When last we left Master Chief, he was headed towards Earth, determined to stop the Prophet of Truth and his cadre of Brutes from destroying the universe in a blaze of zealotry. Cortana had been captured by the Gravemind, a disgusting creature intimately tied to the Flood. The Arbiter and his Elites, once bitter enemies of humankind had made an uneasy truce in order to conquer a greater evil. Frankly, things didn't look so hot for Earth and its inhabitants. For three years fans have been waiting to find out what comes next. Most won't be disappointed, as the story eschews some of the ambiguity of Halo 2 and tells a more straightforward narrative. Events play out like a sci-fi action blockbuster.
This is a good thing. Ambiguity is not very endearing to gamers who want closure, not the promise of having to buy the sequel.
It should be noted that the difficulty level is a bit out of whack, though done purposefully. Bungie has to service an enormous casual crowd who (let's face it) suck at games. There are millions who will play Halo 3 and only Halo 3 this year. All they want is to finish the fight and take a nap on the couch. But at the same time, there are an equal number of hardcore gamers who have become immensely skilled at Halo over the past six years. For these folks, the single-player version of Heroic and Legendary difficulties has been ratcheted up just a tad. Many will immediately jump into Normal difficulty, and never see the more aggressive AI that calls in reinforcements and makes better use of its weapons and equipment. Frankly, Normal on Halo 3 is too easy for the average gamer and that lack of challenge may actually bore some.
Casual difficulty is a good thing. Heaven forbid they make the game like the Devil May Cry series, where pretty much only the hardcore need to apply.
While Heroic and Legendary single-player offer a good challenge, the same can't be said for co-op. A decent Halo player can get through the campaign alone on Heroic in 10-13 hours. Four decent Halo players can burn through Legendary in 4-5 hours easily. Unlike Halo 2, you aren't penalized for having a teammate die. As long as you aren't amidst a swarm of enemies, your dead buddy will respawn, whereas in Halo 2 if either player died, you were forced to restart from the last checkpoint. But don't worry, Bungie has set up an interesting system to add a bit of challenge and replayability to co-op for those who don't want to be able to obliterate the enemy with ease.
I'm glad to see CO-OP mode back again. CO-OP mode is something many games could use. Not everyone that plays online wants to deathmatch all the time.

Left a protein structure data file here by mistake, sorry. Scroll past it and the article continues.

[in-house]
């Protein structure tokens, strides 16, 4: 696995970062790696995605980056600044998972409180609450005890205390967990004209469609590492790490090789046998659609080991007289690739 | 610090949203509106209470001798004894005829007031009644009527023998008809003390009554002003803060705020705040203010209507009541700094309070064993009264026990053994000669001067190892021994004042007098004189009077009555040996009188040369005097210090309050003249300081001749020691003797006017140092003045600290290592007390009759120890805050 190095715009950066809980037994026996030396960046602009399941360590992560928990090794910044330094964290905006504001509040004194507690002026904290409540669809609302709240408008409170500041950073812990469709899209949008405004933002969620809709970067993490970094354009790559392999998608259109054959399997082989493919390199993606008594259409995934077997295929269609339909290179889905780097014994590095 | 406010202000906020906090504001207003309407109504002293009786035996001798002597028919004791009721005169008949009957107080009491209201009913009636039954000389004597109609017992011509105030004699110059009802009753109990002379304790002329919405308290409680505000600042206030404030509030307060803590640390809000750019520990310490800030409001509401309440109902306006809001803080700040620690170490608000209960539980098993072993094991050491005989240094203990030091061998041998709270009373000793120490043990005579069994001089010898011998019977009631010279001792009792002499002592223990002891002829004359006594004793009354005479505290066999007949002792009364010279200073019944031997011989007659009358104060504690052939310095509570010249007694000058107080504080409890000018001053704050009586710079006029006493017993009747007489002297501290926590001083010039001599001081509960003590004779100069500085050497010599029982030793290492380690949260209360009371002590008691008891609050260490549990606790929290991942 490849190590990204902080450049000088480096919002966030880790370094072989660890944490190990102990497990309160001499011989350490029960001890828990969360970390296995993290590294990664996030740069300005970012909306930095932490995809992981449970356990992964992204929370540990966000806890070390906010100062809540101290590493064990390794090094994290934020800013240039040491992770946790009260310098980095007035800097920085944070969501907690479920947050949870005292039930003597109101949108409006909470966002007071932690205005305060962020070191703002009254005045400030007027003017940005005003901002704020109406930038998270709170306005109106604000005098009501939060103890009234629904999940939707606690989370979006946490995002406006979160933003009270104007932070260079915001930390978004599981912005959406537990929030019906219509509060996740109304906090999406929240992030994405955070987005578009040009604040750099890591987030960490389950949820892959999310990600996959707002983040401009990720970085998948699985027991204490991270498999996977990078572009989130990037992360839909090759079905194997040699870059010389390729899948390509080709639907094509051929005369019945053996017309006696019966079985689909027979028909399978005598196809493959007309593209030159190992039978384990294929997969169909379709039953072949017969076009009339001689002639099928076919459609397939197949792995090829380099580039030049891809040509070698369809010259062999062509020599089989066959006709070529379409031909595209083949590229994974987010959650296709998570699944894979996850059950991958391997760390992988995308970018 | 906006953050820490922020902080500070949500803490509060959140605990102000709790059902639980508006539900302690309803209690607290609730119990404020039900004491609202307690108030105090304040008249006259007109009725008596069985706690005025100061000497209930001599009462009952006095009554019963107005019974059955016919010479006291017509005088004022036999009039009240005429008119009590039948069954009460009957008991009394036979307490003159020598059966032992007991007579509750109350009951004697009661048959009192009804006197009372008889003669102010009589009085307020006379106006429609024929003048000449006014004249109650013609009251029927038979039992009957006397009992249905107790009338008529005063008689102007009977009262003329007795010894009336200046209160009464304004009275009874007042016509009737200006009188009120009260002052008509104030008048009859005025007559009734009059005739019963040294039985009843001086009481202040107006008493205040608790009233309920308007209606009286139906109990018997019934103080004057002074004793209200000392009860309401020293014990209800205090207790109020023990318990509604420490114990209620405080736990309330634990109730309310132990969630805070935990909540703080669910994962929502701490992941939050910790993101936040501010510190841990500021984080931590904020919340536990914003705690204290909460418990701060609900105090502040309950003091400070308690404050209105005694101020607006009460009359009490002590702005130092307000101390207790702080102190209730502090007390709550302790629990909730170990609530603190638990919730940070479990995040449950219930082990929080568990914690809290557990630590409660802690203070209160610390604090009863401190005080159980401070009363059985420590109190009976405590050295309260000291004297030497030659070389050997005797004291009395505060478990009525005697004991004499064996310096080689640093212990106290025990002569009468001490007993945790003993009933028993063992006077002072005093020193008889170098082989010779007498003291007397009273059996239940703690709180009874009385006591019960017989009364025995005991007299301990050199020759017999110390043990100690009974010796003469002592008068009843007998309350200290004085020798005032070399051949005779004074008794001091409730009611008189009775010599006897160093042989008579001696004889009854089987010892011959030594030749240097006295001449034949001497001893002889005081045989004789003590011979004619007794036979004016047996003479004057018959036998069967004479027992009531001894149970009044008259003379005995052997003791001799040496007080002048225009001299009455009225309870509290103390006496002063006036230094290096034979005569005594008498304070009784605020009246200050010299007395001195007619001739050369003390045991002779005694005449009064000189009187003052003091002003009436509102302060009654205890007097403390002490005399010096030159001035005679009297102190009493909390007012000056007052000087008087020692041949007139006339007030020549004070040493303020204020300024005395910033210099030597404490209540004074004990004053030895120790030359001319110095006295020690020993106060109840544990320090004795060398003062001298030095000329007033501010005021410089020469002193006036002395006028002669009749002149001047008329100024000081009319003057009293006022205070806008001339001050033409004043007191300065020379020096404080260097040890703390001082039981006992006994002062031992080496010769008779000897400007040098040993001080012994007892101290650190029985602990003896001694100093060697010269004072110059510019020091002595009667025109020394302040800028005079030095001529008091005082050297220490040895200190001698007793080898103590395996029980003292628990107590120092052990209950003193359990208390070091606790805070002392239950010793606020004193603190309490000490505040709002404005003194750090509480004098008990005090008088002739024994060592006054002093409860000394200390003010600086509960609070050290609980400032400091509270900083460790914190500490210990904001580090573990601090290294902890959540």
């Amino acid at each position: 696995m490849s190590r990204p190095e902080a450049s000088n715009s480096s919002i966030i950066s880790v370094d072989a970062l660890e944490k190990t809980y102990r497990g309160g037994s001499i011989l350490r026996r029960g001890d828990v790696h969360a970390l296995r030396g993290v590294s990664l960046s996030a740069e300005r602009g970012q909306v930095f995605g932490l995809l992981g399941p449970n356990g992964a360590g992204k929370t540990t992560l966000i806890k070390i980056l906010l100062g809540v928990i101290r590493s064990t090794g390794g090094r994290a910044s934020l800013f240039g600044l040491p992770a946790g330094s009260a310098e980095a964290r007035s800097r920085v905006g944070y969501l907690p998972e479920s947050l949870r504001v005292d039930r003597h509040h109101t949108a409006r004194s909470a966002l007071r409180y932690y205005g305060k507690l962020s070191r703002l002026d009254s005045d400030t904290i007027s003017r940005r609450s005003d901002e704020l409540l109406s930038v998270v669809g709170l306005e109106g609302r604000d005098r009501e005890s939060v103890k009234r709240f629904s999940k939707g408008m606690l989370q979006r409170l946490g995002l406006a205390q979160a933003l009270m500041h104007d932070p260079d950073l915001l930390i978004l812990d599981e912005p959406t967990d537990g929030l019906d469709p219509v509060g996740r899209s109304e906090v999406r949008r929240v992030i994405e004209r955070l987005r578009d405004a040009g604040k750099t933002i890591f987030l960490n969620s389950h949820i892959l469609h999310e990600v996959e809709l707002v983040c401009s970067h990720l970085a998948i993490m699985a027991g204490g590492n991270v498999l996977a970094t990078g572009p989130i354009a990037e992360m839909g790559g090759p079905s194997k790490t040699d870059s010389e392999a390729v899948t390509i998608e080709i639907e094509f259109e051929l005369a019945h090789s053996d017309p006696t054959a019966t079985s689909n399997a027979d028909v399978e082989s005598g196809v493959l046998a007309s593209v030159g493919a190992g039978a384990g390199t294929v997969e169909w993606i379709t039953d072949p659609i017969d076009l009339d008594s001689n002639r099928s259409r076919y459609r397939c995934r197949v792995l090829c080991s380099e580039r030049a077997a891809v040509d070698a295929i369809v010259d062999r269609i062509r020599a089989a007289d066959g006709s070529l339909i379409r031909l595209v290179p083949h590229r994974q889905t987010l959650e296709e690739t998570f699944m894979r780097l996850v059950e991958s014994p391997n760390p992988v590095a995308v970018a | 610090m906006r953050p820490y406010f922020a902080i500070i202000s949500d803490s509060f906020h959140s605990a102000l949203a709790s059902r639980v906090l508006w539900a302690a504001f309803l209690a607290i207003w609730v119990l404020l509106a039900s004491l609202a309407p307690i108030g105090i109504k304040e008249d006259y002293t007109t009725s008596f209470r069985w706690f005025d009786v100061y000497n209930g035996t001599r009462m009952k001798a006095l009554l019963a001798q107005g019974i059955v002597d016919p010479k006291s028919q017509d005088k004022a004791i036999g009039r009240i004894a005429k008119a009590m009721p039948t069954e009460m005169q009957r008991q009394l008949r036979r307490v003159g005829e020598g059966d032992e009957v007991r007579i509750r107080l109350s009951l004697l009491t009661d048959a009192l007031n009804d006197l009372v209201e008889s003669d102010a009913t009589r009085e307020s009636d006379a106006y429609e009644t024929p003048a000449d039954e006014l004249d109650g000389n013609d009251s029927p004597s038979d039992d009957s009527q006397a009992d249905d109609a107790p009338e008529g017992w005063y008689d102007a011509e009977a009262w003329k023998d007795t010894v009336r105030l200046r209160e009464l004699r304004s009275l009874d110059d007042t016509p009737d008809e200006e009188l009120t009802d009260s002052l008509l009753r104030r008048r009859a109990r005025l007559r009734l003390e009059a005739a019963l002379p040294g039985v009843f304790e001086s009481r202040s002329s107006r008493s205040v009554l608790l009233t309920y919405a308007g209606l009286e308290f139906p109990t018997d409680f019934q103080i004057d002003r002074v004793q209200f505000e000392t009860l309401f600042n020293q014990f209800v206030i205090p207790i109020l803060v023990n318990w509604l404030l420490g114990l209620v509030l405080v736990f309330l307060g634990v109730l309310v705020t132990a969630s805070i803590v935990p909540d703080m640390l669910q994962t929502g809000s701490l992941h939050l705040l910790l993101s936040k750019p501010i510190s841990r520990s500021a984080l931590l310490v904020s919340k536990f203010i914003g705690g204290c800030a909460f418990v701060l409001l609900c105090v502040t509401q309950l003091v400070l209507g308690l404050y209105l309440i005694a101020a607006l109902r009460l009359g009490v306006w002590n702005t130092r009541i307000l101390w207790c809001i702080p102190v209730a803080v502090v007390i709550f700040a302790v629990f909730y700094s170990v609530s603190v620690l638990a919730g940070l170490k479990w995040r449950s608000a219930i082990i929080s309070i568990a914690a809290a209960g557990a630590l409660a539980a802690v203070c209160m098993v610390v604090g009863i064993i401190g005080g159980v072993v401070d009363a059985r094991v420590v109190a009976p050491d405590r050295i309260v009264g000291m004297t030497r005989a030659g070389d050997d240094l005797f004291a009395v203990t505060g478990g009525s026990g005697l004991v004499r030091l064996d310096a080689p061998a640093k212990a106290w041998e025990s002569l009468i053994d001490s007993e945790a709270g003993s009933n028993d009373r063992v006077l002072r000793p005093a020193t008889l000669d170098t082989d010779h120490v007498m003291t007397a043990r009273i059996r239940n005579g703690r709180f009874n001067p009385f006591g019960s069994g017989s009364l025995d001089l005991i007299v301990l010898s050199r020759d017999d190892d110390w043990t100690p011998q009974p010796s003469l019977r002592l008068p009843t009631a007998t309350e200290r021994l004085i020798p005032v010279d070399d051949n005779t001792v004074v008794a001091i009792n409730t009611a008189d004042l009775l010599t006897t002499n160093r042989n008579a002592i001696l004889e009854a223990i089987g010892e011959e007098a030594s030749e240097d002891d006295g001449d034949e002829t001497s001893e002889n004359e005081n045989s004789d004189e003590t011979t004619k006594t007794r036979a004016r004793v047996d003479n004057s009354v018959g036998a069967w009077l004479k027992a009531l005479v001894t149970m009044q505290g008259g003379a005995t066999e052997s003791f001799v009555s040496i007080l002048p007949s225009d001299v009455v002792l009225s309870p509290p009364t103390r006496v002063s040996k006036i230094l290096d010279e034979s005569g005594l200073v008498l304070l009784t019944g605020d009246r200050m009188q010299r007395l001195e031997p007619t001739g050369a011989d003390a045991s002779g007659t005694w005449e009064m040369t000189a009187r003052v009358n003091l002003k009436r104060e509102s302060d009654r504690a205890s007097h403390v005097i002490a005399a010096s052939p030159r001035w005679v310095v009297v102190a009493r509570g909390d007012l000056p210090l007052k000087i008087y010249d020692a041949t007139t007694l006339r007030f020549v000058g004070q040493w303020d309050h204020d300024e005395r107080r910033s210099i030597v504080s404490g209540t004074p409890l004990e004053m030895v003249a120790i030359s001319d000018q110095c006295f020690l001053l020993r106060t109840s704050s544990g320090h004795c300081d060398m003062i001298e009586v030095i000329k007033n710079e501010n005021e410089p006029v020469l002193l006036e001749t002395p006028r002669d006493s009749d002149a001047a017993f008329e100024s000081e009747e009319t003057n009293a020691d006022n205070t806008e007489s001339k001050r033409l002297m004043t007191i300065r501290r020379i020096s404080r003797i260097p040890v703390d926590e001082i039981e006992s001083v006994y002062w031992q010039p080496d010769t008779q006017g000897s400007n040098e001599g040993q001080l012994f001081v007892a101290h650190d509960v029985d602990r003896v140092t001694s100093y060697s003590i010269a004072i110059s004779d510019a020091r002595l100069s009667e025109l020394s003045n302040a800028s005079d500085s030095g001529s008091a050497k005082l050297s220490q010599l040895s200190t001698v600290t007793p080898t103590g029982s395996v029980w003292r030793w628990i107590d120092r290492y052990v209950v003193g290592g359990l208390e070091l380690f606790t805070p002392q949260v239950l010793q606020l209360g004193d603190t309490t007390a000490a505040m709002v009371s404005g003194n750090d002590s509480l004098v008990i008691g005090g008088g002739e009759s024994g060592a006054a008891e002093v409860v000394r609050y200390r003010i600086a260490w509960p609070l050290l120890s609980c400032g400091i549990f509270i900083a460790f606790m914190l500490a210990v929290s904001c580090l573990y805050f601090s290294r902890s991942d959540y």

If you don't dig the layout of a particular map, you can make some adjustments with the Forge. This new addition to the Halo series will keep these eleven maps fresh for years. While you can't alter the geometry of the level, you can make any other adjustments you wish in the Forge. On your own, you can hop into any map using The Forge and rearrange the placement of objects, weapons, power-ups, spawn points, and objectives. You can also access a Counter Strike-style menu and spend money to drop new vehicles, equipment, objects, and more anywhere you like in the map. Then you can save the new map you've created and upload it to Bungie.net for others to check out.
By now you're frothing at the mouth thinking of the thrilling battles in the campaign, of blasting people online with all the cool new weapons, and mucking around with the Forge. Now imagine if you could keep a visual record of everything you ever do in Halo 3. It's not only possible, it happens automatically. Every time you play Halo 3 -- be it a campaign level, Forge, or multiplayer -- the 3D game data from your match is saved to your hard drive or memory card. The file is only a few megabytes, but you'd never guess it from the replays you witness.
Giving the PWNZ crowd one more tool to be obnoxious and flaunt their e-peen.
The campaign, which is very good, is Halo 3's weakest point. It doesn't capture the cavalier spirit of the original Halo, but you'll still have fun playing through it. There's no first-person shooter on 360 that can equal Halo 3's blend of cinematic action, adrenaline-pumping shootouts, and male- (and female)-bonding gameplay. Look beyond the gameplay and you have a rich feature set unlike anything ever delivered in a videogame. The Forge and the replay functionality raise the bar for console shooters so high, it may never be surpassed this generation. There will be plenty of aspects for fans to nitpick, but it's hard to argue against Halo 3 as the most complete game available on any console.
Too bad it won't be available on the PC for another two or three years, and even then only on a Vista machine. Ah well, I guess a working Vista beats a "red ring of death" X360 anyday. :)
EDIT: With any popular gaming series, you sometimes have to deal with the rabid fanbois out there. Hopefully, an apology to the fanbois for apparent grievances will be good enough.